Making Decisions or Making Nice?
“Well, it’s basically a nice group of folks who want to sit around, chat, and have coffee.”
While it may sound a bit harsh, this is how a colleague recently characterized a group of nonprofit leaders who have been engaged in conversations to explore partnership opportunities. Underlying this comment are questions that may be key to the success of any strategic relationship: Why are you engaged in these conversations? Does avoiding a bold and creative solution, with its attendant risk, expose you to even greater risks? We address the first question here, and the second in a later post.
As nonprofit collaboration has gone mainstream and the model of working together has expanded from two-party agreements to include multiple organizations seeking common ground, its potential has in many cases grown…but not in all.
Across the sector, collaboration is too readily viewed as a virtue in itself, rather than as a means to an end — in fact, a strategy. Nonprofits, engaging in dialogues to explore potential partnerships, are in some ways doing what is expected of them, responding to the prevailing idea that any collaboration is by definition a good thing. But what about when these conversations spin out for many months, focusing on only marginal changes to an existing relationship, with no firm commitments made?
We have worked with a number of groups of organizations seeking assistance in identifying collaborative opportunities. Usually, there is no overt funder pressure or acute crisis involved, so the benefit is that the potential partners can approach collaboration in a proactive way, rather than being compelled to it. The problem is that an alliance is then seen as “nice,” but not “necessary,” and the tendency is for the conversation to focus on low-risk collaborative ventures where none of the organizations has any real skin in the game and there is little hope or expectation of real impact.
Granted, we often find that successful mergers and other partnerships have been built on a history of working together in small ways, as organizations develop mutual trust incrementally over time. But you still need to start somewhere, and that means putting down the coffee cups and taking the plunge.
So what are some of the barriers to getting past just making nice and instead making a decision to partner? And how can nonprofit leaders recognize and overcome these obstacles?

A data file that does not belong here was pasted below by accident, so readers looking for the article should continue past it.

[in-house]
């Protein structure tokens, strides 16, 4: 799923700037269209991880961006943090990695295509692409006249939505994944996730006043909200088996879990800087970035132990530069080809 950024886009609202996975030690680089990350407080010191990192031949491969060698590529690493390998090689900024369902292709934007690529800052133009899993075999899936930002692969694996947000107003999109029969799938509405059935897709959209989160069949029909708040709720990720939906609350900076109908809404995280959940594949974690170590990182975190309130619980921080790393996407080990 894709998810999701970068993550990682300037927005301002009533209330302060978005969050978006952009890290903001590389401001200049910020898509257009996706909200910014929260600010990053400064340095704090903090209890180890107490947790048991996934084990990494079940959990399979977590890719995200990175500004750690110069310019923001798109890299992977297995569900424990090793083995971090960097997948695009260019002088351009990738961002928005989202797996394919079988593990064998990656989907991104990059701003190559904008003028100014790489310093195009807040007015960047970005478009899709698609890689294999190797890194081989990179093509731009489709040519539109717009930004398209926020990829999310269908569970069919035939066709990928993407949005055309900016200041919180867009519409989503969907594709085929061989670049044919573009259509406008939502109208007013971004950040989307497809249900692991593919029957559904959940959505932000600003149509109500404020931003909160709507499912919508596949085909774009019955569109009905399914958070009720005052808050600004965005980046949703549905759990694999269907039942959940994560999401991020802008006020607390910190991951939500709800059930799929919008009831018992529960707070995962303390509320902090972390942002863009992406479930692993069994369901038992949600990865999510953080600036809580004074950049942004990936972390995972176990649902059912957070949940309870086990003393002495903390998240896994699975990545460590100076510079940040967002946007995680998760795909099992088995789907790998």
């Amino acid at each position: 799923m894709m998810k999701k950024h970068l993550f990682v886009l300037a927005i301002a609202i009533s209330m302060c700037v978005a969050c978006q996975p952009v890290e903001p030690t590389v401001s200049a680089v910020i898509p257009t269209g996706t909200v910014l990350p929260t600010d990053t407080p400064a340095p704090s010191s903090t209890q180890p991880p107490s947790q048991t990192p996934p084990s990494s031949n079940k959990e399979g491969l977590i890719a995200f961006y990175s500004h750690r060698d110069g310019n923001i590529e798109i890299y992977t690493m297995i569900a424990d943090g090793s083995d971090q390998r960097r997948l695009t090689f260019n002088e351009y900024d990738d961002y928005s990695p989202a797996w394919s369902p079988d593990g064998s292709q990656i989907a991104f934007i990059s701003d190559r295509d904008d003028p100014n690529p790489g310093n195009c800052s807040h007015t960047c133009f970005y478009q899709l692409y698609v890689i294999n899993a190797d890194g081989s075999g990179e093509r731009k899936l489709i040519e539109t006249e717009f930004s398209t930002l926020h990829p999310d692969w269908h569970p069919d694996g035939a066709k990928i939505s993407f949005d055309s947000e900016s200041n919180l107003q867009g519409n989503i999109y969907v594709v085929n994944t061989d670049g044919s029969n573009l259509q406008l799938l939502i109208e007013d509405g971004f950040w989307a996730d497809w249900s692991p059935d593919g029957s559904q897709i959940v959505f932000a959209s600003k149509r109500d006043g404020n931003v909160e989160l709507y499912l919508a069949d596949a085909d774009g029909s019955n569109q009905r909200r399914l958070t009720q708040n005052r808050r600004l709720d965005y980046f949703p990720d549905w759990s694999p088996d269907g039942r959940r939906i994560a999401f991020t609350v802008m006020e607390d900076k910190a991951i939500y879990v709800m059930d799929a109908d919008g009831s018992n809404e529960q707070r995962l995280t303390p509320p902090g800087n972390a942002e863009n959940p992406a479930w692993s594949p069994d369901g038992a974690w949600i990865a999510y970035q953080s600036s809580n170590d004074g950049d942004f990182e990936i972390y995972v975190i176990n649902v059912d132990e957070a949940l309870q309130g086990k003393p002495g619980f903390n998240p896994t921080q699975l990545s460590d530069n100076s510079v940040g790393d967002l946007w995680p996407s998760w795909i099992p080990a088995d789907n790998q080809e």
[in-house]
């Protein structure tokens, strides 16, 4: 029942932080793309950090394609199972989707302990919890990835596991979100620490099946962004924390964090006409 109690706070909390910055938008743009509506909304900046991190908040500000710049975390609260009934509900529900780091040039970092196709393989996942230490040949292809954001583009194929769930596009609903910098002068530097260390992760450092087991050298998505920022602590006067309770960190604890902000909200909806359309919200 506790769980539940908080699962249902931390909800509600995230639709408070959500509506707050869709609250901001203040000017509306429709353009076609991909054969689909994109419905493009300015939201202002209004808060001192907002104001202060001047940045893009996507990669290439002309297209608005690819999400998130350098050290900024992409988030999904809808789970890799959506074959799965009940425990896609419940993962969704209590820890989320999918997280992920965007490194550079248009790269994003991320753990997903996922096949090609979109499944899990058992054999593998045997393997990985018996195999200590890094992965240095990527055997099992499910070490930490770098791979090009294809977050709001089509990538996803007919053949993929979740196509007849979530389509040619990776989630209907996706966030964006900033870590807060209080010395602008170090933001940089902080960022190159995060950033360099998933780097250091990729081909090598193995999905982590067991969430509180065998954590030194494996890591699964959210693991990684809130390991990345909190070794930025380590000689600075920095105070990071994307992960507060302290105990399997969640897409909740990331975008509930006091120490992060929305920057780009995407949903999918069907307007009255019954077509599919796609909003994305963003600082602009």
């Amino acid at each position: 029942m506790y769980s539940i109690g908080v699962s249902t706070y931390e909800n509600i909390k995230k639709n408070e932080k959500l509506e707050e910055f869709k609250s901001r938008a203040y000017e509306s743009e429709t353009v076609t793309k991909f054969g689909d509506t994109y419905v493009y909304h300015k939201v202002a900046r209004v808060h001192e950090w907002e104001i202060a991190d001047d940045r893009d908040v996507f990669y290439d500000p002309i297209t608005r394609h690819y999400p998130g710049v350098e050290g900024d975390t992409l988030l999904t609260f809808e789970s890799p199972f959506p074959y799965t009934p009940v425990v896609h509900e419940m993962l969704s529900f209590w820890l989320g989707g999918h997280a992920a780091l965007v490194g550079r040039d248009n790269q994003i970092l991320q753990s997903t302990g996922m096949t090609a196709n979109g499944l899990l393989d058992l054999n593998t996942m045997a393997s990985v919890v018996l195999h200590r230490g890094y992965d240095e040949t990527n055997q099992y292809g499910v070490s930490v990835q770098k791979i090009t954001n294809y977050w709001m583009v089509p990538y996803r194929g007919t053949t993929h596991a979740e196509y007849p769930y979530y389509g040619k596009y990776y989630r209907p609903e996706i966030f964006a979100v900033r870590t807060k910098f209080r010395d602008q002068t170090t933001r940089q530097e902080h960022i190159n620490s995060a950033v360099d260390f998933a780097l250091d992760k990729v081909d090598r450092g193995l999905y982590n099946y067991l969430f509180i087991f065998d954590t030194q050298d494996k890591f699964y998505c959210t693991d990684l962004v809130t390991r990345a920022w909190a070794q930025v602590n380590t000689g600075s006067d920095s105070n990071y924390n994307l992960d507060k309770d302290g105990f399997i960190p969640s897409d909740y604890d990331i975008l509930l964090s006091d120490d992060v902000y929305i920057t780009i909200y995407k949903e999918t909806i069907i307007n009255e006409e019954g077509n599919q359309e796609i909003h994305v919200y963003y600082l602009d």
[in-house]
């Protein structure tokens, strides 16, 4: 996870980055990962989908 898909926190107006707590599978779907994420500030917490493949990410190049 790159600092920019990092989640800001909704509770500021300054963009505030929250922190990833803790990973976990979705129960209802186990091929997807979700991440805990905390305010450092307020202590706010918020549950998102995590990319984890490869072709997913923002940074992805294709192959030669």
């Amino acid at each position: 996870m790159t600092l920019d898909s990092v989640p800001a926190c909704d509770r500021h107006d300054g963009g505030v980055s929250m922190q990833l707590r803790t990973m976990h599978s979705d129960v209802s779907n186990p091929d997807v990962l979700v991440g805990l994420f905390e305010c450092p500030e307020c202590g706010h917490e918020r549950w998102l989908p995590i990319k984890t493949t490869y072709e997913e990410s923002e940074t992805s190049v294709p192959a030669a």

Nonprofit culture is conflict-averse. Real collaboration is built on relationships, and those take work. There should be some discomfort as organizations struggle to align their goals, values, and resources to pursue them. This is not to say that meetings should be contentious or uncivil, but things may “get real” if leaders are willing (as they need to be) to challenge one another and hold themselves accountable. It requires both skill and respect for leaders to engage with conflict in a constructive way in service of a strategic partnership.
Vision is lacking. Too often, potential partners focus on structure and look to consultants to provide a menu of options from which to choose. This is a recipe for…well…a pretty bland meal. The likelihood of success — development of a relationship that will have greater impact than the partners could have individually — is significantly enhanced if there is clarity about what they hope to achieve. Through a shared understanding of the “why” of a potential partnership, the parties can more creatively approach the “how.” Focusing on the mission can free the potential partners to create a solution designed to achieve this vision, rather than a partnership just for the sake of partnership.
Collaboration is viewed as all-or-nothing. The greater number of nonprofits that come together to explore collaborative options, the higher the odds that they will never all be on the same page at the same time. As much as it might be desired to bring everyone along, an organization that seems to be dragging its feet on a commitment all the other shave agreed to should be allowed (or asked) to simply opt out, with no judgment or blame. It may be that only a subset of the group is interested in a particular opportunity at a given time. Act on the willingness that is there to do something together instead of waiting for the one-size-fits-all solution that may never emerge.
Change is hard. As dedicated as nonprofits may be to creating change (in their communities, in society, in client outcomes, etc.), it is just as hard for them as for any other organization to change themselves. Some forms of partnership, like a merger, require more change than others, but all collaboration demands some type of adaptation, compromise, or different way of working. Organizations and leaders that are not willing to change are really not ready for collaboration. It is important to focus on the change you are trying to make together in order to see the hard work of organizational change as being worthwhile and serving a larger mission.
Failure is not seen as an option. Responsible to so many different stakeholders, nonprofits have a narrow margin for error. this can inhibit risk tolerance and, in turn, innovative strategy. Nonprofit leaders may be reluctant to take the first step toward a partnership for fear of what comes next. But organizations can plan for this by setting themselves up for success. Rather than simply focusing on getting to the agreement of a partnership, they might invest in board development to create a solid foundation for moving forward or create a strategic or business plan to guide and bring greater confidence to their next steps.
Does any of this sound familiar? Share your comments below, and look for our follow-up post in the coming weeks for a closer look at how to work through the fear of risk and make bold decisions with greater confidence.
This post is a collaboration between Scott Cotenoff and Melissa Mendes Campos.